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Top advisor: Romney 'retired retroactively' from Bain
 
As governor of Massachusetts, Mitt Romney signed into law health-care rules that required his constituents to obtain health insurance, much as ObamaCare does.
As governor of Massachusetts, Mitt Romney signed into law health-care rules that required his constituents to obtain health insurance, much as ObamaCare does.
Richard A. Bloom/Corbis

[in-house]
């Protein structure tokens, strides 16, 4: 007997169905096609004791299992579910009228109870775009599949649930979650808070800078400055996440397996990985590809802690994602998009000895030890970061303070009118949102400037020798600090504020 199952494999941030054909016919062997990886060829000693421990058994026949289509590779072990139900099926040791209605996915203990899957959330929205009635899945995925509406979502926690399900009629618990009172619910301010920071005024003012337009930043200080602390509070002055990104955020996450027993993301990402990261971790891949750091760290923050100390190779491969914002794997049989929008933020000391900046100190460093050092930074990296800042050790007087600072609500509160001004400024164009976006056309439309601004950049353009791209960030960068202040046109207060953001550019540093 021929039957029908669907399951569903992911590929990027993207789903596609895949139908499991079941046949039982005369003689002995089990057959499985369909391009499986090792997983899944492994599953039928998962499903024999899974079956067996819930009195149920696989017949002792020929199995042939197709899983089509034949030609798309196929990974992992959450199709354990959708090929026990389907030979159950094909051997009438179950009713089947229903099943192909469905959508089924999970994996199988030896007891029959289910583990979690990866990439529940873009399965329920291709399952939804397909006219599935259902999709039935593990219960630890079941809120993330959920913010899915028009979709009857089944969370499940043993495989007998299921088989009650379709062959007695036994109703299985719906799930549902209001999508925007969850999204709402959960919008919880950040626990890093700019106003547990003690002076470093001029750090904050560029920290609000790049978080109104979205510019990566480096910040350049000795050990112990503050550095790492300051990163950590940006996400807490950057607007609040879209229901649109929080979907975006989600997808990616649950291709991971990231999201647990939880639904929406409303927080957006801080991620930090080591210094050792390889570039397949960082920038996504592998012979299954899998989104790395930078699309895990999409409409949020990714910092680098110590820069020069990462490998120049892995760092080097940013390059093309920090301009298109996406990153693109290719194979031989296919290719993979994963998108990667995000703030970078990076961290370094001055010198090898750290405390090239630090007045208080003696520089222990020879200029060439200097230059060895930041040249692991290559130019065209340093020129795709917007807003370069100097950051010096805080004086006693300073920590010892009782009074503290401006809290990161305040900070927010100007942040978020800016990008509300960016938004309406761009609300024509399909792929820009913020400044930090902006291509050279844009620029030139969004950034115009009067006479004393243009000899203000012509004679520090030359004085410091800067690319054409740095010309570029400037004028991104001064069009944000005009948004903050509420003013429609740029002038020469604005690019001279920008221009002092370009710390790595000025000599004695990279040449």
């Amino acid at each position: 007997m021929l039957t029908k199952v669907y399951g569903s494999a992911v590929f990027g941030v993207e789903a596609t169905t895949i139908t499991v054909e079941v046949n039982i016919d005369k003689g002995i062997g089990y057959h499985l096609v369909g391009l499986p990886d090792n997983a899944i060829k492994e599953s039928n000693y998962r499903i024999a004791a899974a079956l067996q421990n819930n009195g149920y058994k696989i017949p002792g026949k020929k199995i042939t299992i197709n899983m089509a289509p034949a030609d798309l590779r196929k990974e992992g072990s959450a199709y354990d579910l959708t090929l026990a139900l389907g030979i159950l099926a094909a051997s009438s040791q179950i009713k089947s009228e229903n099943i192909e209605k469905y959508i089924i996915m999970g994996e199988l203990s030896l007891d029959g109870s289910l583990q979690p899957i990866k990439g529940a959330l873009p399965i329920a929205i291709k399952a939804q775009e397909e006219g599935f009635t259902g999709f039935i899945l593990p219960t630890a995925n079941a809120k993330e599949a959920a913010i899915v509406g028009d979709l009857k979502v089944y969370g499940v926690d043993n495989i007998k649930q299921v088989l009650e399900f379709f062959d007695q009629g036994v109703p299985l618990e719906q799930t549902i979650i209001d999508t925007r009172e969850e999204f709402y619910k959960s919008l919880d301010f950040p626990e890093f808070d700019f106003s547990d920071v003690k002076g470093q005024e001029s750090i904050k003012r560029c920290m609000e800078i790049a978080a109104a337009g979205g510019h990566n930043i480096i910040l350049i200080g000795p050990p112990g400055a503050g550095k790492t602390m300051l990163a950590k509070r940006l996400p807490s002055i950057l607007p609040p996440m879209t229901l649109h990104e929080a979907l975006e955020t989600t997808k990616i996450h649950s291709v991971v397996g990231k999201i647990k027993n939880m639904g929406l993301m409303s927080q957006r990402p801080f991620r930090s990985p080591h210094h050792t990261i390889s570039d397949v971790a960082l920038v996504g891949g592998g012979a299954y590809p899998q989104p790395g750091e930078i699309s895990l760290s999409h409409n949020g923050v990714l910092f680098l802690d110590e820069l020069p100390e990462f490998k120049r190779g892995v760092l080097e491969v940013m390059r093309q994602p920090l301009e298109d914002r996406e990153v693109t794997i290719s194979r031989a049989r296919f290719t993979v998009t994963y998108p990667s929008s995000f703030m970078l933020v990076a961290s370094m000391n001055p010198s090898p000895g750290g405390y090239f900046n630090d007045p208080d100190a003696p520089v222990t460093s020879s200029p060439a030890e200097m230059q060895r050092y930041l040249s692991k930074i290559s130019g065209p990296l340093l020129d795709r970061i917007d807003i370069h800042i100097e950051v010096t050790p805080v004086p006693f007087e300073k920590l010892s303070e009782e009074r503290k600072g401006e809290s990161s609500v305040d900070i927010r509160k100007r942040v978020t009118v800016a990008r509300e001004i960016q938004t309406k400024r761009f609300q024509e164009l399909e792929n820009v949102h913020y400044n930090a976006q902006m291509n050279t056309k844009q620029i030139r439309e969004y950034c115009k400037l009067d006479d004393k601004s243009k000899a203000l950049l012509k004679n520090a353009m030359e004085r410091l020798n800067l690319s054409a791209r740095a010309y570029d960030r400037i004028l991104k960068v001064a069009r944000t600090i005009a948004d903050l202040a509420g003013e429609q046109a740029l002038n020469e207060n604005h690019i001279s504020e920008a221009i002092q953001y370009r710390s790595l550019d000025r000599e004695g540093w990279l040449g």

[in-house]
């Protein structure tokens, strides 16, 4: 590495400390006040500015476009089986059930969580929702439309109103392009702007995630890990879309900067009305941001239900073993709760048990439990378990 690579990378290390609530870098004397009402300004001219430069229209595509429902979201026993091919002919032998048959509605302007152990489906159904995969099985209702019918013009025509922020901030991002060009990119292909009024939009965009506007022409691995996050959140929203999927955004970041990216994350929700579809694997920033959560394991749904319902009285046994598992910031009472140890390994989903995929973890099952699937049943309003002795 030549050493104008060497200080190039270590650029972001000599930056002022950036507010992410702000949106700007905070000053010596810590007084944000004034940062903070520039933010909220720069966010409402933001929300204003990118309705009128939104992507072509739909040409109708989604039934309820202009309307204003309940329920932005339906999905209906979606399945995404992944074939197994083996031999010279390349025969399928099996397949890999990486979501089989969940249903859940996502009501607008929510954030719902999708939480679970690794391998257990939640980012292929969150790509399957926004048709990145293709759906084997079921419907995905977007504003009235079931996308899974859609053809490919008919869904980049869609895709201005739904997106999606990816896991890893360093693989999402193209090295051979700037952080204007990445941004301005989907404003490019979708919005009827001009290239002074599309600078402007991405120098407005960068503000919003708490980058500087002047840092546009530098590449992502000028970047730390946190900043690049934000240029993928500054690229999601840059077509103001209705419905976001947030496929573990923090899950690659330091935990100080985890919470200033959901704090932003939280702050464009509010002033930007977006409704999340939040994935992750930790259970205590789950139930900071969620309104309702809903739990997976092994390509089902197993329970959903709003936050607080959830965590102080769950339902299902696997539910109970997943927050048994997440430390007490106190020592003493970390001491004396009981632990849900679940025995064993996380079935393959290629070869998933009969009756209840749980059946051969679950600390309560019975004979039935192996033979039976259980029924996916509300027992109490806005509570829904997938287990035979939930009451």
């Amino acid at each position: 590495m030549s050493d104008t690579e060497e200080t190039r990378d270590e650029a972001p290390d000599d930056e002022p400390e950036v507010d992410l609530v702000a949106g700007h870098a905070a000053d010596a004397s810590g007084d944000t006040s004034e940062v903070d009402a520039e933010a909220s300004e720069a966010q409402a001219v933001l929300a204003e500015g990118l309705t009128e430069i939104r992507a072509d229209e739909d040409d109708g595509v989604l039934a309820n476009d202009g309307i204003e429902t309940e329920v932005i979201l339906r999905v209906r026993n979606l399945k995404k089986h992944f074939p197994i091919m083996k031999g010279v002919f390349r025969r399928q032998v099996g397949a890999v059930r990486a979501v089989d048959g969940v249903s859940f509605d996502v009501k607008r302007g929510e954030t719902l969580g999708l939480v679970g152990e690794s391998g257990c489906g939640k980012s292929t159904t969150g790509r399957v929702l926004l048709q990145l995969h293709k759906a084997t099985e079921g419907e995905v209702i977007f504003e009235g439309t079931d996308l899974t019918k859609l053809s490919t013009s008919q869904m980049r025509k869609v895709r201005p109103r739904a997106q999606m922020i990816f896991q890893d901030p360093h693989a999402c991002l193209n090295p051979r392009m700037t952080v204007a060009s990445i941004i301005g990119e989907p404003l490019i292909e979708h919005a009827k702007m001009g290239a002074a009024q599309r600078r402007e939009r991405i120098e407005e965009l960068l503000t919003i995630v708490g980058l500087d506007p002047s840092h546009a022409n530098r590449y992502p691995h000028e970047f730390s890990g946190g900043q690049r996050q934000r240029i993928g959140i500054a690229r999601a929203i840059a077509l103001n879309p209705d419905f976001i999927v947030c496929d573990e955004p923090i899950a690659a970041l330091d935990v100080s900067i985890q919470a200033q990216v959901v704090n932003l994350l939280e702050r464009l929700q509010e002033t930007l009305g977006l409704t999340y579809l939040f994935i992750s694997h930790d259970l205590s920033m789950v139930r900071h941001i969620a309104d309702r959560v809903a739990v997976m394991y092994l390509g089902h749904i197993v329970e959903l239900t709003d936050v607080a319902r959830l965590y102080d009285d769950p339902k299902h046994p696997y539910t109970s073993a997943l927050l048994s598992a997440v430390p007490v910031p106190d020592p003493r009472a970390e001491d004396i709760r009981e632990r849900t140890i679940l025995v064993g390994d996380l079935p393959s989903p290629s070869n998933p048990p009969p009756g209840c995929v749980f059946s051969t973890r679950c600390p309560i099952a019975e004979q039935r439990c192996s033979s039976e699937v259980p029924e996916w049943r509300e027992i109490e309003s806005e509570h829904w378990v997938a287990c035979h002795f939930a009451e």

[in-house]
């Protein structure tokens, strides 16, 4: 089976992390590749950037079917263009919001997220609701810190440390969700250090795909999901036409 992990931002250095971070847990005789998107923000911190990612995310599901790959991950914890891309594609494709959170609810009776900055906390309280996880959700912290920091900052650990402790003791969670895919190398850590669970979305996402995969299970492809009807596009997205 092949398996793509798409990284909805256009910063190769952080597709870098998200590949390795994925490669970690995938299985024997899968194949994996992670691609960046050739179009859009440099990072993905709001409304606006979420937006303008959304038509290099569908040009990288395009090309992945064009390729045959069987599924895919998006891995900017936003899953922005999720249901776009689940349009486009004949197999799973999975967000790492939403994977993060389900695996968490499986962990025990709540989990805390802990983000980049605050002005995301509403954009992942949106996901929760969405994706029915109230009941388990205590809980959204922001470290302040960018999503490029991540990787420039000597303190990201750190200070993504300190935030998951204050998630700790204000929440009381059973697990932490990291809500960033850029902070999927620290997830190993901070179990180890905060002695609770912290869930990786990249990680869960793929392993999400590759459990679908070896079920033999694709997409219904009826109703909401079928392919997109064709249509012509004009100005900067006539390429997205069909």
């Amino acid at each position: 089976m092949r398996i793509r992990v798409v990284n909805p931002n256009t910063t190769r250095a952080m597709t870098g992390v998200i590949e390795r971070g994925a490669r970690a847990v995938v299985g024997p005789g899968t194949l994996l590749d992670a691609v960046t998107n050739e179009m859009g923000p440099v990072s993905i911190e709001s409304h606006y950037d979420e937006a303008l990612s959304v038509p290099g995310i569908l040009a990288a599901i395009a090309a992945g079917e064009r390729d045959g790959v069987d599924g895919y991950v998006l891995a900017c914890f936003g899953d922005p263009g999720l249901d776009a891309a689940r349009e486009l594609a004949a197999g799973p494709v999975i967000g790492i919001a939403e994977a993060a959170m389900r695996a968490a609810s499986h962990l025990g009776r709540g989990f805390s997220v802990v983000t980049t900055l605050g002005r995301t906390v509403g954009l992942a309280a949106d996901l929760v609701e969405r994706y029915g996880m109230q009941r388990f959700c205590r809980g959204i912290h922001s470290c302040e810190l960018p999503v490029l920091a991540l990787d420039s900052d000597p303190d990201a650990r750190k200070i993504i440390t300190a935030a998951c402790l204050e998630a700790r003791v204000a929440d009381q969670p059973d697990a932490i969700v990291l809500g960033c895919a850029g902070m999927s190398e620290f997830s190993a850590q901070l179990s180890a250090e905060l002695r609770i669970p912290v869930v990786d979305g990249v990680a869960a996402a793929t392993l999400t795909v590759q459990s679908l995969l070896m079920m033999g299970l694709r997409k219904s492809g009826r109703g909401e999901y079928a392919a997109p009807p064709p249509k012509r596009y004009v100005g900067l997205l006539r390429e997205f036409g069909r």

Ed Gillespie, a top adviser to Mitt Romney, declared on Sunday that the furor over the GOP presidential candidate's exact departure date from private equity firm Bain Capital is unwarranted, since Romney "retired retroactively" from Bain. Romney has long claimed that he left Bain in 1999 to manage the Winter Olympics in Utah — girding him from charges that he's responsible for post-1999 outsourcing and job losses at Bain-run companies. But newly unearthed documents show that Romney was listed as the boss on official paperwork until 2002. The disconnect, Gillespie argued, is that when Romney left in 1999, he thought he might be able to work at Bain part-time while managing the Olympics. But the Utah job was so consuming that Romney "ended up not going back at all and [in 2002] retired retroactively to February 1999 as a result," Gillespie argued. Liberals immediately pounced on this quote to mock Team Romney.

 

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